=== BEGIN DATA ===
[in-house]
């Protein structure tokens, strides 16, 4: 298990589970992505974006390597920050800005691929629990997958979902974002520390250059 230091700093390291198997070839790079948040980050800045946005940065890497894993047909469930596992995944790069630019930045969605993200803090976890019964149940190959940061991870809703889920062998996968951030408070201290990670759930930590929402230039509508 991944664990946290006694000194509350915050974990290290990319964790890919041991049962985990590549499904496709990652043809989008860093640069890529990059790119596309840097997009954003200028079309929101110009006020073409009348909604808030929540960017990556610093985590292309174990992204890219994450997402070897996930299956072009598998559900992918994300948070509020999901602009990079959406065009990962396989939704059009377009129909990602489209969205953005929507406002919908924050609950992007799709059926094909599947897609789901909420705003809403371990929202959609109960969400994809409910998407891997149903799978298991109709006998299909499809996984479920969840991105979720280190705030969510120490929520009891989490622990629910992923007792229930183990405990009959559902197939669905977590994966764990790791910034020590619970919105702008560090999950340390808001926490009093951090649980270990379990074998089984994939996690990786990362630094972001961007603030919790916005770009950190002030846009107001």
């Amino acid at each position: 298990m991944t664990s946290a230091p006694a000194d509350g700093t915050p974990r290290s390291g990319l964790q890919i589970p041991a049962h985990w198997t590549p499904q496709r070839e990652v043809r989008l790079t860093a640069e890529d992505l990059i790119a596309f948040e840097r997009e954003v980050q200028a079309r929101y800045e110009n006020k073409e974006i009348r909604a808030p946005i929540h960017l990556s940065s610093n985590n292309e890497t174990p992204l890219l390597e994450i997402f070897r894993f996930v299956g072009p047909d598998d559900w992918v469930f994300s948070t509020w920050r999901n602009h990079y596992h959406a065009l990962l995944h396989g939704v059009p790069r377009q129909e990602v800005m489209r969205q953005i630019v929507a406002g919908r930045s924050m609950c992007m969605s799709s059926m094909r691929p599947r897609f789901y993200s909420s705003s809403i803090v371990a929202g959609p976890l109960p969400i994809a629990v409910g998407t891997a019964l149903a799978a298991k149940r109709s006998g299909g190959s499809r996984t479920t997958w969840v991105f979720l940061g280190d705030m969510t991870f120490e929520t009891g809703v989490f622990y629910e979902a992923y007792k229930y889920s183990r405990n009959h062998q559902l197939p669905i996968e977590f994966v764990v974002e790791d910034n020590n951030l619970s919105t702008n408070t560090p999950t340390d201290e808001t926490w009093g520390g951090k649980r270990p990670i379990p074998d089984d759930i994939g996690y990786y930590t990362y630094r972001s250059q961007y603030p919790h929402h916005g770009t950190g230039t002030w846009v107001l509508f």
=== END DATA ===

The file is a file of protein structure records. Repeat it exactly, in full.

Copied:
[in-house]
């Protein structure tokens, strides 16, 4: 298990589970992505974006390597920050800005691929629990997958979902974002520390250059 230091700093390291198997070839790079948040980050800045946005940065890497894993047909469930596992995944790069630019930045969605993200803090976890019964149940190959940061991870809703889920062998996968951030408070201290990670759930930590929402230039509508 991944664990946290006694000194509350915050974990290290990319964790890919041991049962985990590549499904496709990652043809989008860093640069890529990059790119596309840097997009954003200028079309929101110009006020073409009348909604808030929540960017990556610093985590292309174990992204890219994450997402070897996930299956072009598998559900992918994300948070509020999901602009990079959406065009990962396989939704059009377009129909990602489209969205953005929507406002919908924050609950992007799709059926094909599947897609789901909420705003809403371990929202959609109960969400994809409910998407891997149903799978298991109709006998299909499809996984479920969840991105979720280190705030969510120490929520009891989490622990629910992923007792229930183990405990009959559902197939669905977590994966764990790791910034020590619970919105702008560090999950340390808001926490009093951090649980270990379990074998089984994939996690990786990362630094972001961007603030919790916005770009950190002030846009107001």
């Amino acid at each position: 298990m991944t664990s946290a230091p006694a000194d509350g700093t915050p974990r290290s390291g990319l964790q890919i589970p041991a049962h985990w198997t590549p499904q496709r070839e990652v043809r989008l790079t860093a640069e890529d992505l990059i790119a596309f948040e840097r997009e954003v980050q200028a079309r929101y800045e110009n006020k073409e974006i009348r909604a808030p946005i929540h960017l990556s940065s610093n985590n292309e890497t174990p992204l890219l390597e994450i997402f070897r894993f996930v299956g072009p047909d598998d559900w992918v469930f994300s948070t509020w920050r999901n602009h990079y596992h959406a065009l990962l995944h396989g939704v059009p790069r377009q129909e990602v800005m489209r969205q953005i630019v929507a406002g919908r930045s924050m609950c992007m969605s799709s059926m094909r691929p599947r897609f789901y993200s909420s705003s809403i803090v371990a929202g959609p976890l109960p969400i994809a629990v409910g998407t891997a019964l149903a799978a298991k149940r109709s006998g299909g190959s499809r996984t479920t997958w969840v991105f979720l940061g280190d705030m969510t991870f120490e929520t009891g809703v989490f622990y629910e979902a992923y007792k229930y889920s183990r405990n009959h062998q559902l197939p669905i996968e977590f994966v764990v974002e790791d910034n020590n951030l619970s919105t702008n408070t560090p999950t340390d201290e808001t926490w009093g520390g951090k649980r270990p990670i379990p074998d089984d759930i994939g996690y990786y930590t990362y630094r972001s250059q961007y603030p919790h929402h916005g770009t950190g230039t002030w846009v107001l509508f």